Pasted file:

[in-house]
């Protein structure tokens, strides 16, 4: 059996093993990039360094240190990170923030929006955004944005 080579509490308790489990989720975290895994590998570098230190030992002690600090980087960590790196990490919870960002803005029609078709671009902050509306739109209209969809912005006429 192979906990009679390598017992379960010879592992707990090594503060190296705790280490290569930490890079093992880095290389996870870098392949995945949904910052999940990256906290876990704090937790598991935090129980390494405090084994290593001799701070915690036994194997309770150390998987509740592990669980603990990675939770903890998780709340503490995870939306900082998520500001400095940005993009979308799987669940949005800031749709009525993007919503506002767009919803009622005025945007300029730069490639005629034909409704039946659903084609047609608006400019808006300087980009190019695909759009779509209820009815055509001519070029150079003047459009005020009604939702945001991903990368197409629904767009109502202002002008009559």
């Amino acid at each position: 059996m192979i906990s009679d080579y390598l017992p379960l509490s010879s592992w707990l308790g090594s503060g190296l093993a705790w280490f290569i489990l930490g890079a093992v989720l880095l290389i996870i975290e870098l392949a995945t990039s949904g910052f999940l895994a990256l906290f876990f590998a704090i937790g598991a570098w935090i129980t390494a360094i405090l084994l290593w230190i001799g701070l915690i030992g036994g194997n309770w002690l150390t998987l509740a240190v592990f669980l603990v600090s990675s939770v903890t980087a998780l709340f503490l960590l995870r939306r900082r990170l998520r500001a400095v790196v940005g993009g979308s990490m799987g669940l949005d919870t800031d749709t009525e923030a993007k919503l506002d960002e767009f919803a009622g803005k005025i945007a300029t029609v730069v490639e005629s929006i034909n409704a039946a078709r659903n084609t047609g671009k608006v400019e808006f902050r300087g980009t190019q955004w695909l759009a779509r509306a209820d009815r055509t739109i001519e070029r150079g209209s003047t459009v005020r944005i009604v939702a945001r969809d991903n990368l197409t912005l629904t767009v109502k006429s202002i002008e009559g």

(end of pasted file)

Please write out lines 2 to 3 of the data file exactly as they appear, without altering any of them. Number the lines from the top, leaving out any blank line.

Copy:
């Protein structure tokens, strides 16, 4: 059996093993990039360094240190990170923030929006955004944005 080579509490308790489990989720975290895994590998570098230190030992002690600090980087960590790196990490919870960002803005029609078709671009902050509306739109209209969809912005006429 192979906990009679390598017992379960010879592992707990090594503060190296705790280490290569930490890079093992880095290389996870870098392949995945949904910052999940990256906290876990704090937790598991935090129980390494405090084994290593001799701070915690036994194997309770150390998987509740592990669980603990990675939770903890998780709340503490995870939306900082998520500001400095940005993009979308799987669940949005800031749709009525993007919503506002767009919803009622005025945007300029730069490639005629034909409704039946659903084609047609608006400019808006300087980009190019695909759009779509209820009815055509001519070029150079003047459009005020009604939702945001991903990368197409629904767009109502202002002008009559």
């Amino acid at each position: 059996m192979i906990s009679d080579y390598l017992p379960l509490s010879s592992w707990l308790g090594s503060g190296l093993a705790w280490f290569i489990l930490g890079a093992v989720l880095l290389i996870i975290e870098l392949a995945t990039s949904g910052f999940l895994a990256l906290f876990f590998a704090i937790g598991a570098w935090i129980t390494a360094i405090l084994l290593w230190i001799g701070l915690i030992g036994g194997n309770w002690l150390t998987l509740a240190v592990f669980l603990v600090s990675s939770v903890t980087a998780l709340f503490l960590l995870r939306r900082r990170l998520r500001a400095v790196v940005g993009g979308s990490m799987g669940l949005d919870t800031d749709t009525e923030a993007k919503l506002d960002e767009f919803a009622g803005k005025i945007a300029t029609v730069v490639e005629s929006i034909n409704a039946a078709r659903n084609t047609g671009k608006v400019e808006f902050r300087g980009t190019q955004w695909l759009a779509r509306a209820d009815r055509t739109i001519e070029r150079g209209s003047t459009v005020r944005i009604v939702a945001r969809d991903n990368l197409t912005l629904t767009v109502k006429s202002i002008e009559g």